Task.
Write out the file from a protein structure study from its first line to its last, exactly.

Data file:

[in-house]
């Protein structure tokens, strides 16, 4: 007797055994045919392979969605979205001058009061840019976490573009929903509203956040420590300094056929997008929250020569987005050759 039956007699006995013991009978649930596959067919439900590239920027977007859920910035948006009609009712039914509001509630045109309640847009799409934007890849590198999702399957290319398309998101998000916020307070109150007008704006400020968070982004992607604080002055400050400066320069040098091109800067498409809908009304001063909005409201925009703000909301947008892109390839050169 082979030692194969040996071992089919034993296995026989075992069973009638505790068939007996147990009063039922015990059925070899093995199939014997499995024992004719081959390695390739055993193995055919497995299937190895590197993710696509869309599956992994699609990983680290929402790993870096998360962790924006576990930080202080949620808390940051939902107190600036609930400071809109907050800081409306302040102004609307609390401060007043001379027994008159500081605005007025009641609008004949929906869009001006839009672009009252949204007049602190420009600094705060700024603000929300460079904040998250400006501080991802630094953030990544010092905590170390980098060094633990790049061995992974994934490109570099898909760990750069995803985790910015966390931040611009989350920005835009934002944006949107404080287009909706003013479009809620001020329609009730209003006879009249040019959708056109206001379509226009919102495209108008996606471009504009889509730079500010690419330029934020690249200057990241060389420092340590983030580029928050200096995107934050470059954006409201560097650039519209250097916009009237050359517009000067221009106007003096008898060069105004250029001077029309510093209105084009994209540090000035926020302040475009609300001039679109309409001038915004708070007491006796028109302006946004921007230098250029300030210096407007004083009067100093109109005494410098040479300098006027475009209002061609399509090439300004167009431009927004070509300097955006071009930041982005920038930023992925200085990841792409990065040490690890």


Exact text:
[in-house]
């Protein structure tokens, strides 16, 4: 007797055994045919392979969605979205001058009061840019976490573009929903509203956040420590300094056929997008929250020569987005050759 039956007699006995013991009978649930596959067919439900590239920027977007859920910035948006009609009712039914509001509630045109309640847009799409934007890849590198999702399957290319398309998101998000916020307070109150007008704006400020968070982004992607604080002055400050400066320069040098091109800067498409809908009304001063909005409201925009703000909301947008892109390839050169 082979030692194969040996071992089919034993296995026989075992069973009638505790068939007996147990009063039922015990059925070899093995199939014997499995024992004719081959390695390739055993193995055919497995299937190895590197993710696509869309599956992994699609990983680290929402790993870096998360962790924006576990930080202080949620808390940051939902107190600036609930400071809109907050800081409306302040102004609307609390401060007043001379027994008159500081605005007025009641609008004949929906869009001006839009672009009252949204007049602190420009600094705060700024603000929300460079904040998250400006501080991802630094953030990544010092905590170390980098060094633990790049061995992974994934490109570099898909760990750069995803985790910015966390931040611009989350920005835009934002944006949107404080287009909706003013479009809620001020329609009730209003006879009249040019959708056109206001379509226009919102495209108008996606471009504009889509730079500010690419330029934020690249200057990241060389420092340590983030580029928050200096995107934050470059954006409201560097650039519209250097916009009237050359517009000067221009106007003096008898060069105004250029001077029309510093209105084009994209540090000035926020302040475009609300001039679109309409001038915004708070007491006796028109302006946004921007230098250029300030210096407007004083009067100093109109005494410098040479300098006027475009209002061609399509090439300004167009431009927004070509300097955006071009930041982005920038930023992925200085990841792409990065040490690890």